New Part Day: Battery-Less NFC E-Paper Display

Waveshare, known for e-ink components aimed at hobbyists among other cool parts, has recently released a very interesting addition to their product line. This is an enclosed e-ink display which gets updated over a wireless NFC connection. By that description, nothing head-turning, but the kicker is that there is no battery inside the device at all, as it harvests the energy needed from the wireless communication itself.

Just like wireless induction charging in certain smartphones, the communication waves involved in NFC can generate a small current when passing through a coil, located on this device’s PCB. Since microcontrollers and e-ink displays consume a very small amount of current compared to other components such as a backlit LCD or OLED display, this harvested passive energy is enough to allow the display to update. And because e-paper requires no power at all to retain its image, once the connection is ended, no further battery backup is needed.

The innovation here doesn’t come from Waveshare however, as in 2013 Intel had already demoed a very similar device to promising results. There’s some more details about the project, but it never left the proof of concept stage despite being awarded two best paper awards. We wonder why it hadn’t been made into a commercial product for 5 years, but we’re glad it’s finally here for us to tinker with it.

E-paper is notorious for having very low refresh rates when compared to more conventional screens, much more so when driven in this method, but there are ways to speed them up a bit. Nevertheless, even when used as designed, they’re perfectly suited for being used in clocks which are easy on the eyes without a glaring backlight.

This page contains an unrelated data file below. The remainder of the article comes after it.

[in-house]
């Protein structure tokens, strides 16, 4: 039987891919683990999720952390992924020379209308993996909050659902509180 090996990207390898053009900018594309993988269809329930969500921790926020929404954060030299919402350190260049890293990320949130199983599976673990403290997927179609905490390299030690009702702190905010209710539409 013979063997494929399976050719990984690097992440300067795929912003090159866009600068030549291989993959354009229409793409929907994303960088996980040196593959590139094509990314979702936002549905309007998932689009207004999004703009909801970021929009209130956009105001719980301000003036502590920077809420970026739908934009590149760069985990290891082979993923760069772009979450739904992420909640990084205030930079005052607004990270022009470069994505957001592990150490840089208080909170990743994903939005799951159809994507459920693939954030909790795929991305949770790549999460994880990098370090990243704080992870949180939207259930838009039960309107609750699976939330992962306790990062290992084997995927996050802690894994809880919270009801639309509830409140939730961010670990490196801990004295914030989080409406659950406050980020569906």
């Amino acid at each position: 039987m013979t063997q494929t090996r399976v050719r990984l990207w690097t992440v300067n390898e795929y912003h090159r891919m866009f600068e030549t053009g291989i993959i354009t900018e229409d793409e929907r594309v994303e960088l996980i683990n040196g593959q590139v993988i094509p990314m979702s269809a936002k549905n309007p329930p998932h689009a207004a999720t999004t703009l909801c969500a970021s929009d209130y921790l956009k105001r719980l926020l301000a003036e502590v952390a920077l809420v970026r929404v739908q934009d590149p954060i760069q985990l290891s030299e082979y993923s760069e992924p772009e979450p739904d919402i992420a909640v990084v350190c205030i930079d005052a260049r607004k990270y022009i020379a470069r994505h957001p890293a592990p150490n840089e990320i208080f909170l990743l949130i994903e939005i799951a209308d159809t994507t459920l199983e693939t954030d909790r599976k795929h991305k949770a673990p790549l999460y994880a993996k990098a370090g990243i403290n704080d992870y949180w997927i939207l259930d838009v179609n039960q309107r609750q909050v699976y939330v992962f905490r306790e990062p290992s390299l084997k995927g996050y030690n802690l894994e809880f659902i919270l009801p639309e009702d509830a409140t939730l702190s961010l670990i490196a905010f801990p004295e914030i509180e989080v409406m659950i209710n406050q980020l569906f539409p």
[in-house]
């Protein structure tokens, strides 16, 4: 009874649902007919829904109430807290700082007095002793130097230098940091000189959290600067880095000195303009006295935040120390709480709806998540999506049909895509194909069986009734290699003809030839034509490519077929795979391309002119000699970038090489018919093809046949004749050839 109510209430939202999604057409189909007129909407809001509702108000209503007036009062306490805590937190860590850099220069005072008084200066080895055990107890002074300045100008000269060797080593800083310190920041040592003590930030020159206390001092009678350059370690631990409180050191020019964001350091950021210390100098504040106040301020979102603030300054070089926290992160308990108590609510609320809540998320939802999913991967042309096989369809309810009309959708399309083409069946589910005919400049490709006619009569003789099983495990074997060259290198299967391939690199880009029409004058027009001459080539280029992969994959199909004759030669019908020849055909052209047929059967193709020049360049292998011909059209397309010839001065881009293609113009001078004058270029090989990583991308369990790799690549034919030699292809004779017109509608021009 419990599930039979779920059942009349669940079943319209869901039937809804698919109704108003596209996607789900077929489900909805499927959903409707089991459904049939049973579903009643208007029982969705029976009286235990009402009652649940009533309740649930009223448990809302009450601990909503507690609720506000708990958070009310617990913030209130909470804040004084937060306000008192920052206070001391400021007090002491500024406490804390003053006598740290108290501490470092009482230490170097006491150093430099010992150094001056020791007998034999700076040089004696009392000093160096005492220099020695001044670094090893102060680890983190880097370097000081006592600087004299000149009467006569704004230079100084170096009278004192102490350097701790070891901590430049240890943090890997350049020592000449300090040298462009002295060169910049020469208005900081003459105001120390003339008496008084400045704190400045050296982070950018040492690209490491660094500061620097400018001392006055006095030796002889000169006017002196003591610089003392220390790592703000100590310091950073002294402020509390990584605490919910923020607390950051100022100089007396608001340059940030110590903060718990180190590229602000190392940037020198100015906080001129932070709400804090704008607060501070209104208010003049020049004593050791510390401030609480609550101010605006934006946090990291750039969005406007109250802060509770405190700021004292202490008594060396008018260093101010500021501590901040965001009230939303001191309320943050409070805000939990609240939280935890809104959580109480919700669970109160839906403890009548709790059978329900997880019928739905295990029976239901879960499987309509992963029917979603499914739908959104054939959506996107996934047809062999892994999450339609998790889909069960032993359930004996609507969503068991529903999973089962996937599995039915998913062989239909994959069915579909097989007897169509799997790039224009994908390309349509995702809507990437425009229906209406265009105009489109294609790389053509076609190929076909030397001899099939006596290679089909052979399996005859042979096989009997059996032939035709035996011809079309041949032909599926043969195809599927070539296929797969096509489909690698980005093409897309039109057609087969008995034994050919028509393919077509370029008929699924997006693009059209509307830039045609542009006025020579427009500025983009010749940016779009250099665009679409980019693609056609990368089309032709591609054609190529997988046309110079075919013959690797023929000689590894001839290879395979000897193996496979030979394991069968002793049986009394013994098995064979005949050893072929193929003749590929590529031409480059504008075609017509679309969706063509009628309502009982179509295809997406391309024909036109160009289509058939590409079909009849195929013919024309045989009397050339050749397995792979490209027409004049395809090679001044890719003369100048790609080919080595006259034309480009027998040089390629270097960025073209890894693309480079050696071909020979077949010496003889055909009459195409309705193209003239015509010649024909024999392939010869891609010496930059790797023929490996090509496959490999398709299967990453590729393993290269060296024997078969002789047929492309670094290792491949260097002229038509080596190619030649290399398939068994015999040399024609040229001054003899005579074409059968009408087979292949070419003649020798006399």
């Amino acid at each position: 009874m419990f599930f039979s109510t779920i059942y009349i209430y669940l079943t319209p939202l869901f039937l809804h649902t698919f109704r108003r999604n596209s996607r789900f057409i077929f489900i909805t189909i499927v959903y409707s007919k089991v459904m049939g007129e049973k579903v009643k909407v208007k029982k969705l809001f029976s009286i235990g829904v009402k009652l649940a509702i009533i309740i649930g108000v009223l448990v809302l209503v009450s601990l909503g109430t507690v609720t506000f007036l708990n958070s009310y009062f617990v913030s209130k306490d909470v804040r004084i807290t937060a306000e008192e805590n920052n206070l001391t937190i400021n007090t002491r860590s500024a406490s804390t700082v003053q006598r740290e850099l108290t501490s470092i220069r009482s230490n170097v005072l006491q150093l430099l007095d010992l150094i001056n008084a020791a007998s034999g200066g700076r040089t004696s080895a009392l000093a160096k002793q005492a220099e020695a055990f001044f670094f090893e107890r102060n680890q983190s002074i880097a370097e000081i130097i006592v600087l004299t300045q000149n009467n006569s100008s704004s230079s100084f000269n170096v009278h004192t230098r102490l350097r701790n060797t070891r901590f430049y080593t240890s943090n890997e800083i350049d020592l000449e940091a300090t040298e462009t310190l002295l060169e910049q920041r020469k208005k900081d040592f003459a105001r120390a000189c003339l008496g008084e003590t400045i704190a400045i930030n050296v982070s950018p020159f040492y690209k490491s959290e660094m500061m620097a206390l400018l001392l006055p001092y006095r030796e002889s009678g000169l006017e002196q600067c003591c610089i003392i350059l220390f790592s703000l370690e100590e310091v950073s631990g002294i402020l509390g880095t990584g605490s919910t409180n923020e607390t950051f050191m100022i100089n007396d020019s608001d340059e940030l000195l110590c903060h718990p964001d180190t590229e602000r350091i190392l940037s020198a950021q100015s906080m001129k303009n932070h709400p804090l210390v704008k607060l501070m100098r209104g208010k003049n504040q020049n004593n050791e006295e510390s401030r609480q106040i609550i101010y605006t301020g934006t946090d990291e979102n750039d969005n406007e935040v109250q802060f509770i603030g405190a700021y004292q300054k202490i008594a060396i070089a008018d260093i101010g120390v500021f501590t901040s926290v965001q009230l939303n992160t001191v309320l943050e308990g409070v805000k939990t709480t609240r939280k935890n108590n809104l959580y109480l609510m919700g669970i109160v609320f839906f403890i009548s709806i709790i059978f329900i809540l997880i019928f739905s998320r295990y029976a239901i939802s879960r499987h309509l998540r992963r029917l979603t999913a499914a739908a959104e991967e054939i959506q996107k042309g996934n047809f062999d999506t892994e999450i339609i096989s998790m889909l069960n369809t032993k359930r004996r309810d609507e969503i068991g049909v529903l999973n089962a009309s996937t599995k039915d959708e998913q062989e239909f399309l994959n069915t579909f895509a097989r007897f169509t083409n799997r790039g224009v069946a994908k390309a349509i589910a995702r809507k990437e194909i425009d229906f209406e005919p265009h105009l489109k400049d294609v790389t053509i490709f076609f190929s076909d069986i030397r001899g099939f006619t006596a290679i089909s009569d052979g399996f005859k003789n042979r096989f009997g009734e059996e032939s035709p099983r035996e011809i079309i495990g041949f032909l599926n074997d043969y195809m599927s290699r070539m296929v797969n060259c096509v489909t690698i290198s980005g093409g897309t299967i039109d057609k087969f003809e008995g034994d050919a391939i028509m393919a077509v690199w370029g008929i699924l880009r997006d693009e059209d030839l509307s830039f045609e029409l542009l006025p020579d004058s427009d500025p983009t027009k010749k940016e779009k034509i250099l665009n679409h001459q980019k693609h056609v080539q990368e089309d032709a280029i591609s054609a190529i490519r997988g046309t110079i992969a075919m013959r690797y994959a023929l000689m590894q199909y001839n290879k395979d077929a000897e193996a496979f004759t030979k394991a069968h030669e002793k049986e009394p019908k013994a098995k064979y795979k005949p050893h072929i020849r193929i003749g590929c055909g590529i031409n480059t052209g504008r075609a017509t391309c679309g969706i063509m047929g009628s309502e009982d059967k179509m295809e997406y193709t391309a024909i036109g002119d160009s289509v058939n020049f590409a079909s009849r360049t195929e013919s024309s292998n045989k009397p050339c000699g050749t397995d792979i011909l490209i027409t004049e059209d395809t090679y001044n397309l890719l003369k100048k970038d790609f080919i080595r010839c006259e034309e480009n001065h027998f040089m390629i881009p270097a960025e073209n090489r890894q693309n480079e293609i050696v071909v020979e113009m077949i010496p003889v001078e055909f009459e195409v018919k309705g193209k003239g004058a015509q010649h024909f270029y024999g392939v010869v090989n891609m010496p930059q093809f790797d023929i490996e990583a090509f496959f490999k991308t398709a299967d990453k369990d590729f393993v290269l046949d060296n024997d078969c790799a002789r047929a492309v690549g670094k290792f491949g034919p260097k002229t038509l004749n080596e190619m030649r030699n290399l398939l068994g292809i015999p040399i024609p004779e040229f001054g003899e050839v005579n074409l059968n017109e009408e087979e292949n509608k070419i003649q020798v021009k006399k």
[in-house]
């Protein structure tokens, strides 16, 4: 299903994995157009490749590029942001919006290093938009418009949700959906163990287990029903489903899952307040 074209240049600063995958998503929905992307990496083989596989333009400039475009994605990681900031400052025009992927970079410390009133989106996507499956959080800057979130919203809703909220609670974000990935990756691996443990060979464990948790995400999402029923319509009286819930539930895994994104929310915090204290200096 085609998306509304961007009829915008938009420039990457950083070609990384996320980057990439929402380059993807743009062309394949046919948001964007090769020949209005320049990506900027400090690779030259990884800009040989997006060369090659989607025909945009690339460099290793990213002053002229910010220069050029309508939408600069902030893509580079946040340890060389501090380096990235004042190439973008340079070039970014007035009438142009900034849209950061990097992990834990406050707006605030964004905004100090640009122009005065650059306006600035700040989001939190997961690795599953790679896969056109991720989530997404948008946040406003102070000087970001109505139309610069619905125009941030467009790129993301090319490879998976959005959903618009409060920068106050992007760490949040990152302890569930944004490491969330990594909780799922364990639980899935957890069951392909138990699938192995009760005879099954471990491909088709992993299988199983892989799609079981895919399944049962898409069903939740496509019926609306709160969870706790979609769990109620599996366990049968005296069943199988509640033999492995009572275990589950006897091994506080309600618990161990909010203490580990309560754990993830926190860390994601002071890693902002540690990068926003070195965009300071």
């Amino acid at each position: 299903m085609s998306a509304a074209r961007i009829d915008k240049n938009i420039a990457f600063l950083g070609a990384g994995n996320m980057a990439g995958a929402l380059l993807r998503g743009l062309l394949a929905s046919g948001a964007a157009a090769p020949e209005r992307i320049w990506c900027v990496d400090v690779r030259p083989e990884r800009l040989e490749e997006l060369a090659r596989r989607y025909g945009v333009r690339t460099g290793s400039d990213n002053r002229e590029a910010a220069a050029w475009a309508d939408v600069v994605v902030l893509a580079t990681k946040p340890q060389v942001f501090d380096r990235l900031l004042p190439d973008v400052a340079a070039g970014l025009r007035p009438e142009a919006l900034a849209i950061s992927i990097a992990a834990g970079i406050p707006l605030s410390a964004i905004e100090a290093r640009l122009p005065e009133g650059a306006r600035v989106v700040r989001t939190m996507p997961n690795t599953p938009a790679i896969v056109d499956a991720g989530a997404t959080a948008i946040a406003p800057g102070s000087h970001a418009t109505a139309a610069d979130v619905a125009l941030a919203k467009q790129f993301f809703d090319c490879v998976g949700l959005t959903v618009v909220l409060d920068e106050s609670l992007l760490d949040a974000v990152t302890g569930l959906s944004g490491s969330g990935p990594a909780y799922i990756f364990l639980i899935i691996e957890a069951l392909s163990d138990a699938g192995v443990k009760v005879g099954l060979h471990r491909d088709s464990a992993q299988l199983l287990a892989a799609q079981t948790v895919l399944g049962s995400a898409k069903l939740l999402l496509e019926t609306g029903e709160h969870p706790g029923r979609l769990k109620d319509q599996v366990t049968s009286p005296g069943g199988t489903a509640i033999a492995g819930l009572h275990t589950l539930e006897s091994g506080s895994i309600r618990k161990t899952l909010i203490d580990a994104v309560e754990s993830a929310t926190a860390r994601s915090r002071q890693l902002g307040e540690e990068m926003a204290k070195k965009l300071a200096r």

[Thanks Steveww for the tip!]

Remote Uses No Batteries

How often do you change the batteries in your television remote control?  Yeah, basically never. But that’s a tribute to how efficient the device is and not a reason to overlook this development. NEC is showing off a remote control that uses no batteries. Power is generated using the piezo effect that occurs when a button is pushed. That is to say, when a crystal is compressed it emits a tiny bit of electricity which is harnessed and used to power this device. This is the same principle that is used in the electricity producing sidewalks tested in Japan.

It’s pretty phenomenal that they can run the device using this method. Right now there’s only a handful of buttons but we’re sure there’ll be advances in the technology. There’s a ton of use for this if it can be miniaturized. It is using radio frequency instead of infrared, making it a useful development in wireless doorbells, garage door openers, key-less entry fobs for your car, and many more applications.

[Thanks das_coach]